PLATE 3 (detail right) Pietà (1498 – 99) St. Peter’s, Rome Marble, 69 inches (175 cm) high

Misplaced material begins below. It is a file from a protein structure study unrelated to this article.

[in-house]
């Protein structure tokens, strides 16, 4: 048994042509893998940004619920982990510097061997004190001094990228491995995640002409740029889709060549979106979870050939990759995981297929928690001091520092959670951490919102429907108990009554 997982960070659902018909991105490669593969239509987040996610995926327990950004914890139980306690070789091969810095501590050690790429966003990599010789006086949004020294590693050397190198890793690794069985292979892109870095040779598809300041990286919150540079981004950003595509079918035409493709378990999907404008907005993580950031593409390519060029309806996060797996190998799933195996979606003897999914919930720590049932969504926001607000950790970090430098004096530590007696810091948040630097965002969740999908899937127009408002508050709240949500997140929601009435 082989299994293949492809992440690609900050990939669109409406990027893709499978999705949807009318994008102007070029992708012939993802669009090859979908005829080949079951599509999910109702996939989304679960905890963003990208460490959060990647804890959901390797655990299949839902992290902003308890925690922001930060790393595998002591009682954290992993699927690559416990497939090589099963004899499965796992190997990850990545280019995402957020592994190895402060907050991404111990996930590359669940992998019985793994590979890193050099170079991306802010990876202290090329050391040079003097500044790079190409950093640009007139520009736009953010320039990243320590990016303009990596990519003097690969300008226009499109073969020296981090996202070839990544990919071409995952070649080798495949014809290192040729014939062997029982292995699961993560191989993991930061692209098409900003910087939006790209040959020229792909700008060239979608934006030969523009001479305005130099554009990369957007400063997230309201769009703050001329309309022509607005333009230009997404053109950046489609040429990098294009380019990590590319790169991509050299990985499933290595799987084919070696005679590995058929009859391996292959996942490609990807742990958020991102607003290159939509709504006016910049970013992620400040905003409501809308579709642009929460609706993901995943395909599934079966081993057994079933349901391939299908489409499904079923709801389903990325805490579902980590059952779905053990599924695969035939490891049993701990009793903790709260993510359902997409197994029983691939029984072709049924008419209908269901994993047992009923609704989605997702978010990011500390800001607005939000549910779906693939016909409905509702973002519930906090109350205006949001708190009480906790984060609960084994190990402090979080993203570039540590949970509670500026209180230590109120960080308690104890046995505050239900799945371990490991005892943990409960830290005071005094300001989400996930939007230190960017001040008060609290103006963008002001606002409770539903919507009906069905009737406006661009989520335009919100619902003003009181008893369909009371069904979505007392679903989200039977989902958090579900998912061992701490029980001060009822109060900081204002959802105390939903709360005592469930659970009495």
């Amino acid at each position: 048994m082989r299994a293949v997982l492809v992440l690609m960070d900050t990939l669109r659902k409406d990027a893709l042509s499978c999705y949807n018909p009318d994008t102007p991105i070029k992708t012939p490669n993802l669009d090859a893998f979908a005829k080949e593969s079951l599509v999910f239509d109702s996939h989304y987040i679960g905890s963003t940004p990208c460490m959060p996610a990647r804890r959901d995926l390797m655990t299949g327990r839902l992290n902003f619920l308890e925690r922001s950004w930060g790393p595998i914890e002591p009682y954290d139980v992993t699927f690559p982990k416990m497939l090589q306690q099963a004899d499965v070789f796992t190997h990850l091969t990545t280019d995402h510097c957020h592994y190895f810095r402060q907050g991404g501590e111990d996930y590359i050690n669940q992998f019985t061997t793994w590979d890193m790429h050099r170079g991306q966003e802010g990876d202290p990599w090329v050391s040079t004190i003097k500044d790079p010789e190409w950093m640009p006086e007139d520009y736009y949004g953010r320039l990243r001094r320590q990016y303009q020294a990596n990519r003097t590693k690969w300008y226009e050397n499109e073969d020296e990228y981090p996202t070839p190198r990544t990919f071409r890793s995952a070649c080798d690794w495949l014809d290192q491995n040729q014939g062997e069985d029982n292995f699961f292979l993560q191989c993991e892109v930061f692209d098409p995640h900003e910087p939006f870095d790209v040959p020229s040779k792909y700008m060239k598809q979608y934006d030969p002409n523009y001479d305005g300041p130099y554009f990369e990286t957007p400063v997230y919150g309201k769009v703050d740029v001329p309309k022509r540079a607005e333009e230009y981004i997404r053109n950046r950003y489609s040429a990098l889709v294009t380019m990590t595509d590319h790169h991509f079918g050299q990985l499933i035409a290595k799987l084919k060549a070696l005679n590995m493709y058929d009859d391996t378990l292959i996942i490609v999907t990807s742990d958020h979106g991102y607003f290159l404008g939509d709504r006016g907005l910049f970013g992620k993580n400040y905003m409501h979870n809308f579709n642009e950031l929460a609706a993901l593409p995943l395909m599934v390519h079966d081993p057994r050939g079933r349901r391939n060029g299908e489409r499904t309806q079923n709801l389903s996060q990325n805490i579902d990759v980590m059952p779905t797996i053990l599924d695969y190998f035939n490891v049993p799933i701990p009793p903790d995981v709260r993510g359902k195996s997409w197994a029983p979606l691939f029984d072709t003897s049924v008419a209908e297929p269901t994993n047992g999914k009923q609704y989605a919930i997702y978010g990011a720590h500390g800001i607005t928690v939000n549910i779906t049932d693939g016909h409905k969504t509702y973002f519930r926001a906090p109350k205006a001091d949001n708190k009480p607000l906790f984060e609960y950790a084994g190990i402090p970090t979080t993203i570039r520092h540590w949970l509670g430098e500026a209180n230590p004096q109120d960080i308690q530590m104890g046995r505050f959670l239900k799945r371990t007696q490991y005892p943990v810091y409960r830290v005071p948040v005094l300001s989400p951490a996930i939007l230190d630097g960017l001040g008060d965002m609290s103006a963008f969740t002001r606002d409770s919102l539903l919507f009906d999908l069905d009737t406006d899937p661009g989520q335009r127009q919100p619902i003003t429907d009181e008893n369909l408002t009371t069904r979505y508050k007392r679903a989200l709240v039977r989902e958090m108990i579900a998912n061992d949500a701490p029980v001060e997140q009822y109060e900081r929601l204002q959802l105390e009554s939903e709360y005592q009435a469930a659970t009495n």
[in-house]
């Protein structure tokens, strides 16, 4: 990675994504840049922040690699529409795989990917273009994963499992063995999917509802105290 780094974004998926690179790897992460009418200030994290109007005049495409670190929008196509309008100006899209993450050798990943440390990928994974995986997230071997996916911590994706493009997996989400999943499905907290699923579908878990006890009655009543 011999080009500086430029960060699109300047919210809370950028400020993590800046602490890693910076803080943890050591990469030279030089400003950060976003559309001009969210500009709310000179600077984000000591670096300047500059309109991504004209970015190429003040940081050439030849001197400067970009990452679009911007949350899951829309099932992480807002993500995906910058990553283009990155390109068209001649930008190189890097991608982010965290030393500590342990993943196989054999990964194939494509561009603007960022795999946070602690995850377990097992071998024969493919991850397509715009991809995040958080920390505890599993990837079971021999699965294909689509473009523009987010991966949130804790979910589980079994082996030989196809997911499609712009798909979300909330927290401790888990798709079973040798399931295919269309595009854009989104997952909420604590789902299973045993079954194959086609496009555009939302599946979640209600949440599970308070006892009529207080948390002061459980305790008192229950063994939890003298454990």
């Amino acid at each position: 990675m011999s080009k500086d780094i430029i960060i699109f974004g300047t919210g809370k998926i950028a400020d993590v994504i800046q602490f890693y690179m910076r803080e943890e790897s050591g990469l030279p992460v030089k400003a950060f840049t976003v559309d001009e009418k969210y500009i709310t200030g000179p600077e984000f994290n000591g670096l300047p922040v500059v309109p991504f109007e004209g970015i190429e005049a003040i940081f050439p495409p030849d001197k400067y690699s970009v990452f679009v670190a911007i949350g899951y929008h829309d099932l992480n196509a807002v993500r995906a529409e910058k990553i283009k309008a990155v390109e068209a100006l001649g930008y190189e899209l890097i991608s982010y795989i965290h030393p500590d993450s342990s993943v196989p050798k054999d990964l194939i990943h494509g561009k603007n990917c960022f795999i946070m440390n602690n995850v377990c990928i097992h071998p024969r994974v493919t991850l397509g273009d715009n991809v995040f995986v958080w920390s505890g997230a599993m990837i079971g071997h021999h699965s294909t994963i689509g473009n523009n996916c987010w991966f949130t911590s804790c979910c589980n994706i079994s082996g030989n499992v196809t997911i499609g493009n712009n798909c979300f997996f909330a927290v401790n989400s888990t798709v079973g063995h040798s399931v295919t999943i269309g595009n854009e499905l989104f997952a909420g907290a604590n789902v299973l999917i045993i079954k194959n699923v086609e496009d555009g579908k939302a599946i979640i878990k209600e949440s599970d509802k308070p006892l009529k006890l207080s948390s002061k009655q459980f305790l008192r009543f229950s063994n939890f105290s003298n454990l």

Commissioned in 1497, this was Michelangelo’s first religious commission and the only work he signed. This indicates the importance he attached to receiving so prestigious a contract at the age of only twenty-three, when he was already famous. Also was the fact that the work was destined for St. Peter’s, the most important church in Christendom, where the work has remained, though moved to different locations in later centuries. It is now in the first chapel on the north side of the basilica. Michelangelo’s identification with the work is boldly stated in the band across the chest of the Madonna. It is indeed an extraordinary work in its emotional depth and technical assurance; that it is the work of so young and inexperienced a hand must surely be a measure of Michelangelo’s developing genius. The sculpture was made from a block of marble, originally oval in shape, as can be seen from the base, and the surface is finely polished with modeling that is both acute and sensitive. The youthful figure of the Madonna holding the body of her son, newly removed from the cross and appearing little younger than his mother, adds to the pathos of a mother surviving the death of her son. The figure of Christ is a brilliant expression of Michelangelo’s already deep knowledge of human anatomy, seen in the clear lack of muscular tension in what is, after all, a dead body.


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